Personally, my soul and body say, it is time for me to arrive. I need to find stable ground where I can place my feet and enter into relationships with persons whom I can count on. Only fixed destinations can provide these necessary human commodities. Allow me to humbly share three lessons from this road I have traveled before and now. I share these simple platitudes with those who are ahead, beside or behind me on any road of uncertainty:

  1. There is more than one right path. Let’s not assume Robert Frost poetic plea to take the road less traveled is the absolute right road for us. We can confidently step onto any new road, trusting it will lead us to places that need who we are and what we have to offer. We need many persons traveling down many roads to fully complete and represent the Body of Christ in the world.
  2. Many good voices will beckon us to take differing routes. These voices are important. Some will lead us down the new road while other’s counsel will help us navigate our own journey, though these other voices traveled a different route. Our Voice must lead us to our path, there is no other authentic way. May all voices find a sounding board, a person(s), (per sonare“, a sounding through) that properly reflects the full and necessary call toward the new day needed for our times.
  3. We will arrive. Every journey has an end. No person has the energy to wander down roads without coming to a destination. The human spirit can only travel an unknown road for so long before it longs to land. The longing to land is a determinative force that will lead us to the next place. While we all may land in new places at differing times, new outposts will be established and the new ground shall be tilled, planted and harvested.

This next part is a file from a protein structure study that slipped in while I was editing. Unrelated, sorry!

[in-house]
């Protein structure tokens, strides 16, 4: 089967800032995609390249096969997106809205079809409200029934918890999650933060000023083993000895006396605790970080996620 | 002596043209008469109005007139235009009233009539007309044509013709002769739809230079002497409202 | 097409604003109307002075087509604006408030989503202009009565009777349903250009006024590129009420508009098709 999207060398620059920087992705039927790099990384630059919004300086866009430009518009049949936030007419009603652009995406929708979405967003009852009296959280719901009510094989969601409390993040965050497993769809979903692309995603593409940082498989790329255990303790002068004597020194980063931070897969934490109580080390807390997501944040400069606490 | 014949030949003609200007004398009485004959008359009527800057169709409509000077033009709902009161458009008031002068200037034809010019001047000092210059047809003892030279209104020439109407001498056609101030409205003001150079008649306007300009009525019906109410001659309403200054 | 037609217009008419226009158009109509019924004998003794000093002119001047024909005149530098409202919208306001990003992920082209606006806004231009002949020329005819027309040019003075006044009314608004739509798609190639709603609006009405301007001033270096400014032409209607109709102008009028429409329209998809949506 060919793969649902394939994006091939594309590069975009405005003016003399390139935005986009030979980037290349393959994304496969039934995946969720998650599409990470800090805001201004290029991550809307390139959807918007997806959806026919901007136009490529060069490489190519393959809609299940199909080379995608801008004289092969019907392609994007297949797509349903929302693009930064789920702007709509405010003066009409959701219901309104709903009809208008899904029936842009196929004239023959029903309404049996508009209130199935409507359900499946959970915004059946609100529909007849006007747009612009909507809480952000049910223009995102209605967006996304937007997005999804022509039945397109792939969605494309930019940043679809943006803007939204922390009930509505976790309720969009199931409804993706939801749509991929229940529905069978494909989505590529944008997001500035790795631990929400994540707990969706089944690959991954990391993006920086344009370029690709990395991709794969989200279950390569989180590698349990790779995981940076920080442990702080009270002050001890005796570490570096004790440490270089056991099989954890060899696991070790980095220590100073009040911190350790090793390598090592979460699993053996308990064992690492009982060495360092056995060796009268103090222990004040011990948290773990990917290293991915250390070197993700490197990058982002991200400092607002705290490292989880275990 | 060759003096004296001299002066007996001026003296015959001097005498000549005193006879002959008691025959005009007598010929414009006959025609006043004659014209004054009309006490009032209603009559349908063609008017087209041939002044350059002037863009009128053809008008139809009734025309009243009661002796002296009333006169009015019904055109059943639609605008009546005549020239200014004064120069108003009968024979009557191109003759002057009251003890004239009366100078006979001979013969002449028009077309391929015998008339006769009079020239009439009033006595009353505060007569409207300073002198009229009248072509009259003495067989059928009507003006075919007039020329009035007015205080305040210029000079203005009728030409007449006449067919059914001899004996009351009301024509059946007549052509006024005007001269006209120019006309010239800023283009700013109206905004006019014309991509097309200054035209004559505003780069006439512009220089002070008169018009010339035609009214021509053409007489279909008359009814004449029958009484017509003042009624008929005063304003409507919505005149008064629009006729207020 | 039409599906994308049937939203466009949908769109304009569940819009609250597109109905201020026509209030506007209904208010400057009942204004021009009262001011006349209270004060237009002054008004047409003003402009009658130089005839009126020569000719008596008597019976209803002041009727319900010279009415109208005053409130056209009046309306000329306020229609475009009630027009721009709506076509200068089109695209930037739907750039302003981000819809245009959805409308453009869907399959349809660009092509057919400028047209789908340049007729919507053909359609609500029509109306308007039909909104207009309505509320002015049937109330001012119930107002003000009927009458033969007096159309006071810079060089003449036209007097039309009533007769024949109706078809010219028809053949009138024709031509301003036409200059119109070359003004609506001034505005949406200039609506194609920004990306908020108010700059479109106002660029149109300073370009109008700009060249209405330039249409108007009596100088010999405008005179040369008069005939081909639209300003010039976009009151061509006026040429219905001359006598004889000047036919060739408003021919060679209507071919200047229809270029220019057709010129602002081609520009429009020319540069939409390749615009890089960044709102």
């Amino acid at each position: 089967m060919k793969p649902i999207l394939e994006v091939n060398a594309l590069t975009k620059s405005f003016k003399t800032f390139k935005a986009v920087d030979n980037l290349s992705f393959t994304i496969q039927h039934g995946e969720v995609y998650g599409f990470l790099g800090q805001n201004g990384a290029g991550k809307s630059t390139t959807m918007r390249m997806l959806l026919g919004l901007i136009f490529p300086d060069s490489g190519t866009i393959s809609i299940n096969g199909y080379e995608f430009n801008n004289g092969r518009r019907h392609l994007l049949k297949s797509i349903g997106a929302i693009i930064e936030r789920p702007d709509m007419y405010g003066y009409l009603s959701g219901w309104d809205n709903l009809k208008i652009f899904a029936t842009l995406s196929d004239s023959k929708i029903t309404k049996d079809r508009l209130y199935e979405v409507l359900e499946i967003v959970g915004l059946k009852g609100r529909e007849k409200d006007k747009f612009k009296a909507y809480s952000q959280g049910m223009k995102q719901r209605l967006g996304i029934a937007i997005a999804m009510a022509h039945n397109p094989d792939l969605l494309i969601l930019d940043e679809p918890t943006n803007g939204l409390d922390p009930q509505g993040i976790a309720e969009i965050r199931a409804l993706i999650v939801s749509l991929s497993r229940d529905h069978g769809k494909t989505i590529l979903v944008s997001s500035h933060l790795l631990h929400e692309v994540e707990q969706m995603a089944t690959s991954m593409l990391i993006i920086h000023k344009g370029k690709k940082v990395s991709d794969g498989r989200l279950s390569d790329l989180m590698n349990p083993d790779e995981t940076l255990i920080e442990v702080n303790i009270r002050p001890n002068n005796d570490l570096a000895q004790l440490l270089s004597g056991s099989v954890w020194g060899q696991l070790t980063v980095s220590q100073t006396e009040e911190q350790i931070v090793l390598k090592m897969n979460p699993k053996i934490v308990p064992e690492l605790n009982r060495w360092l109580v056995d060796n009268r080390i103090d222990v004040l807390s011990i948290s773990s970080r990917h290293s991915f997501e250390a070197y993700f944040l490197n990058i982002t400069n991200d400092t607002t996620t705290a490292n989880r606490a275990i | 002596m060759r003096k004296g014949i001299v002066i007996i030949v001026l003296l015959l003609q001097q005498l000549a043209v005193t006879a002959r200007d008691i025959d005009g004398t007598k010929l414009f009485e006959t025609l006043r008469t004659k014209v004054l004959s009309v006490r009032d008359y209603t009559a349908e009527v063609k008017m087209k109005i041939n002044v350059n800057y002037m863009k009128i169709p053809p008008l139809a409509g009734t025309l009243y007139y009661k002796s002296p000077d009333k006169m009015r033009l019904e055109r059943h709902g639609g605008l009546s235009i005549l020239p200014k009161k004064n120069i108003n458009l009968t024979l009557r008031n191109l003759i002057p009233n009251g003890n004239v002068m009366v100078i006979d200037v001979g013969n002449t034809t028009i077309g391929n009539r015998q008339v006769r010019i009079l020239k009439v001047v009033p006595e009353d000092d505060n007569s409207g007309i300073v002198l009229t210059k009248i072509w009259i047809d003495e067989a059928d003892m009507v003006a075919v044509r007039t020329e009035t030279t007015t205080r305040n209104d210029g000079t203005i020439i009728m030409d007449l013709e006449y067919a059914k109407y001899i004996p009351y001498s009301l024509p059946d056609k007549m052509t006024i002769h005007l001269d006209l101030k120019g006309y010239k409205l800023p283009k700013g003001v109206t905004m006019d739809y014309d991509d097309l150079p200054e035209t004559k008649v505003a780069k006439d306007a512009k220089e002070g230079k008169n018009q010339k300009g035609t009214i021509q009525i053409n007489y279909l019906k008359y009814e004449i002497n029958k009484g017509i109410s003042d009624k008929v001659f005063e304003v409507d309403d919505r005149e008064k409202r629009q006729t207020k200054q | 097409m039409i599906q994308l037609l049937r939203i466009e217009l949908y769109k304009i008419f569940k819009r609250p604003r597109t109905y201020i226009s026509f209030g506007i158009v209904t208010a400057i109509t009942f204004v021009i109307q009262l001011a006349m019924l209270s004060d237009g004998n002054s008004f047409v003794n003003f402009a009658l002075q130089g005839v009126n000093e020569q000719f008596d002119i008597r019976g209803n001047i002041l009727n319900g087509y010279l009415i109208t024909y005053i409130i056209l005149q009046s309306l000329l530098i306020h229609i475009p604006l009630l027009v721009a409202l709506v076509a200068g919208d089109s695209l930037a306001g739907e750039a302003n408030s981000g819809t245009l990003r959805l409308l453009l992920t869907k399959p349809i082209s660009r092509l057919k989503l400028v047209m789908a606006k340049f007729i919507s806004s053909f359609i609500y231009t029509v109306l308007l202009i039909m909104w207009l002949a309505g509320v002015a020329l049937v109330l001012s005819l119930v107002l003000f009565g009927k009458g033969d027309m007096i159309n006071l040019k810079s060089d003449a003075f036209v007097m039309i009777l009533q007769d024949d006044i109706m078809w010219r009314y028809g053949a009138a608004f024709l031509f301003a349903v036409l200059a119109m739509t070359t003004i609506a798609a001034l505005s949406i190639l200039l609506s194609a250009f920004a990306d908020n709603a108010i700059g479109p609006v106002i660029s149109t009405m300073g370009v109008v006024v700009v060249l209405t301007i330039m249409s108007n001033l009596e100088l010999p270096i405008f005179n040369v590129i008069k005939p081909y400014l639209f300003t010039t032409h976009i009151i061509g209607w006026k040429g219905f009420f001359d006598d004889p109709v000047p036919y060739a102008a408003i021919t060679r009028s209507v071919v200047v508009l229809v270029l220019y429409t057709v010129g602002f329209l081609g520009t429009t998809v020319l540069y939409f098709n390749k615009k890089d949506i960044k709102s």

Message-in-a-BottleTo my United Methodist sisters and brothers with me on this road, I have nothing profound to offer. I can offer these few notes from my own travelogue to those who feel like they are being thrust onto a new road. I offer them to the Wind that blows where it will and trust like a message in a bottle they will wash ashore to the right place and the right time. Every journey has a beginning, middle, and end; the grace we so often speak is among all along the roads we travel.



Easter Passion Revealed Luke 24: 1-12

IMG_0999When we die; we’re dead or that’s what the women thought as they went to the tomb on Easter morn to mourn. They went expecting to find a cold hard cadaver, but upon arrival they were perplexed for the stone was rolled away and the tomb was empty. They were terrified as two men in dazzling white clothing reminded them that Jesus spoke of this day. They run to tell the disciples.; the disciples call their story an idle tale. Peter runs to take a look; it says he was amazed or dazed, I say; unsure what happened.